The Minister of Finance announced on March 23, a freeze of rent increases and an extension of no-cause terminations. This will be applied as law through the Covid-19 Response (Urgent Management Measures) Amendment Bill once passed. Landlords will be unable to terminate existing tenancies unless limited and specific, justified, reasons apply. The Tenancy Tribunal will act as a check to ensure that the limited and specific termination grounds are being used lawfully. These reasons are where the tenant: - substantially damages the premises; or - assaults or threatens to assault the landlord, their family, or the neighbours; or - abandons the property; or - engages in significant antisocial behaviour (defined as harassment; or any intentional act, if the act reasonably causes significant alarm, distress, or nuisance); or - is 60 days behind in rent, which is increased from 21 days (and the tribunal will need to take into account fairness and whether the tenant is making reasonable efforts to pay the rent). Tenancies may also be terminated upon the death of a sole tenant, or where the premises are uninhabitable. If a landlord had already given a termination notice that will come into effect after this bill comes into force this notice is of no effect. The Tenancy Tribunal is operating and is working to try and accommodate as many hearings as possible. The Tenancy Tribunal has the power to have hearings on the papers, without attendance from parties, if necessary. The tribunal may also have hearings by telephone or video conference. This amendment is to give the tribunal some flexibility in its proceedings during this period. It will be up to the tribunal how it manages this flexibility.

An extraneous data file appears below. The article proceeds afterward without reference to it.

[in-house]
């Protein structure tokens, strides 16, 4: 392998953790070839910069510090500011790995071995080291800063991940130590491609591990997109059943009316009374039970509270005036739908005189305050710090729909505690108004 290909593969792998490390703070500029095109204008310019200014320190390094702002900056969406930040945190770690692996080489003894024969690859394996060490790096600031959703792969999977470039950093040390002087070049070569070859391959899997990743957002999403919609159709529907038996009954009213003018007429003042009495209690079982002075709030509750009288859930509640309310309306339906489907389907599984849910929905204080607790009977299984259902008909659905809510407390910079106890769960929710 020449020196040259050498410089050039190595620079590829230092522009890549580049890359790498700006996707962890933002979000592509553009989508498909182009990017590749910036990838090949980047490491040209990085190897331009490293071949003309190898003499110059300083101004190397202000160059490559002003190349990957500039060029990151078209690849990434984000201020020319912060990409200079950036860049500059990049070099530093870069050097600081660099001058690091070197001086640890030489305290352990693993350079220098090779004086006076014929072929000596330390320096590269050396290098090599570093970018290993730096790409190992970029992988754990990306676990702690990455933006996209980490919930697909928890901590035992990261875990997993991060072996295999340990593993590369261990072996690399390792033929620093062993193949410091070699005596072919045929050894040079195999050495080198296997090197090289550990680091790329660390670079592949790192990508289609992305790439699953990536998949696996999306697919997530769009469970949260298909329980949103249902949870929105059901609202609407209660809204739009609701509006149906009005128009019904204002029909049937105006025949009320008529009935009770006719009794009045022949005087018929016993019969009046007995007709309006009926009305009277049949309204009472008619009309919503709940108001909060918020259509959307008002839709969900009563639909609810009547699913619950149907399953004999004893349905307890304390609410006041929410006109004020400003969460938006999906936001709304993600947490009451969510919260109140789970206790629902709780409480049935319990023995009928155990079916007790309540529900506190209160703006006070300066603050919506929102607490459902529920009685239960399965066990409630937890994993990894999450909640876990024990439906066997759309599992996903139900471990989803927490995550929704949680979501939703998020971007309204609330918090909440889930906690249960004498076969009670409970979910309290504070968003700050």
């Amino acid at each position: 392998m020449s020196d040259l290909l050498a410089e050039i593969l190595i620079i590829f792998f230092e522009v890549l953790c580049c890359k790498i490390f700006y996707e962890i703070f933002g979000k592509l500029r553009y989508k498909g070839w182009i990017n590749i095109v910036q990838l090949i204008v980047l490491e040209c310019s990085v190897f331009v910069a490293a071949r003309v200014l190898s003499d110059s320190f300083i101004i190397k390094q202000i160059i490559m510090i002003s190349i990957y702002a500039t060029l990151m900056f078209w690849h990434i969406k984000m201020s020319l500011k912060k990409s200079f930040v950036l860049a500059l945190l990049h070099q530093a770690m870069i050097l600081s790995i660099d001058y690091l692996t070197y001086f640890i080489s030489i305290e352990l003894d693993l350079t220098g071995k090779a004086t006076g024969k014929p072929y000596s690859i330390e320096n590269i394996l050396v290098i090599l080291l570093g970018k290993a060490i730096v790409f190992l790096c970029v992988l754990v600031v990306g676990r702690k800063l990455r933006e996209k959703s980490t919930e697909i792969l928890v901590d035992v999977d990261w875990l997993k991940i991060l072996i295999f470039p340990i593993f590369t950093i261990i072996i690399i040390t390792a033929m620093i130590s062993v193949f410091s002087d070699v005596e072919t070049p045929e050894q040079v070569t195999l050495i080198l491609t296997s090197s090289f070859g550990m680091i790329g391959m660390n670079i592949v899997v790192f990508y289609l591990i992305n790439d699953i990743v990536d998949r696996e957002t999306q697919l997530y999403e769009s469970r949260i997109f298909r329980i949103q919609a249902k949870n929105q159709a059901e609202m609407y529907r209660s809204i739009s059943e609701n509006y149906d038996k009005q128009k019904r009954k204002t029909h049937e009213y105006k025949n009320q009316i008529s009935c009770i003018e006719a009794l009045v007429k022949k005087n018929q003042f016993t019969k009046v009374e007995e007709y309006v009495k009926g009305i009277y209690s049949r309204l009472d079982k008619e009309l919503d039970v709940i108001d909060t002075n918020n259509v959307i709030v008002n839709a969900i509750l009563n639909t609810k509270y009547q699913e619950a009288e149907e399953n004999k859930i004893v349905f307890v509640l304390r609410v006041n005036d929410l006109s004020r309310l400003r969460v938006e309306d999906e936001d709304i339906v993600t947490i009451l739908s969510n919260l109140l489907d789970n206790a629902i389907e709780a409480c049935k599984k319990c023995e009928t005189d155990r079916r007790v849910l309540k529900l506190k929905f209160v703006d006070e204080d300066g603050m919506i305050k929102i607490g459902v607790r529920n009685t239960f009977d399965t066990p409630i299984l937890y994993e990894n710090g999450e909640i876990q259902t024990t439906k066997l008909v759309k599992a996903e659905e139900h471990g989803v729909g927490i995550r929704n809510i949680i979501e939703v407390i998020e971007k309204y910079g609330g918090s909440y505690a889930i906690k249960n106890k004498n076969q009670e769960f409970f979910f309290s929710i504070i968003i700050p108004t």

* Can tenants end a tenancy during the lockdown?
Tenants can give notice to end their tenancy as normal, if they wish. Tenants can also revoke notices that they have already given to end their tenancy, if they need to stay in the property during the lockdown period.
Tenancy Services website has information to reflect this - https://www.tenancy.govt.nz/ending-a-tenancy/giving-notice-to-end-tenancy
Fixed-term tenancies will convert to periodic tenancies when the fixed-term expires, except if both landlord and tenants agree otherwise or the tenant gives notice.
This means that if your fixed term expires during lockdown, you'll be able to stay in your tenancy. These restrictions apply for an initial period of three months, from Thursday, March 26.
* What happens to tenancies in which the tenant was scheduled to leave during the lockdown?
These provisions are designed to reduce movement between properties at this time where possible. If notice to leave the current rental property has already been given, the notice can be withdrawn. If a landlord had already given a rent-increase or termination notice that will come into effect after this bill comes into force this notice, it is of no effect.
Tenants should consider staying in their current rental property if possible. Tenants retain their existing rights under the Residential Tenancies Act (the Act) and may still be able to move into a new rental property.
However, this may be more difficult under the current circumstances. Tenants must follow Ministry of Health guidelines and follow the Alert System when moving. For example, if they need to sign a tenancy agreement, do so digitally.
People must exercise care if they do need to move – they should do so without contact or assistance from other people.
* Can homeowners list their homes for sale during the lockdown and if so what kind of notice should they give their tenants?
The changes mean that landlords cannot serve termination notices to tenants except for reasons specified in the Act. Please refer to the answer to the first question on circumstances tenancies can be ended.
Please contact Real Estate Institute of New Zealand for information on house sales.
More information can be found on:
- the Beehive website: https://www.beehive.govt.nz/release/covid-19-rent-increase-freeze-and-more-protection-tenants
- from the Ministry of Housing and Urban Development: https://www.hud.govt.nz/residential-housing/covid-19-rent-freeze-and-tenancy-terminations/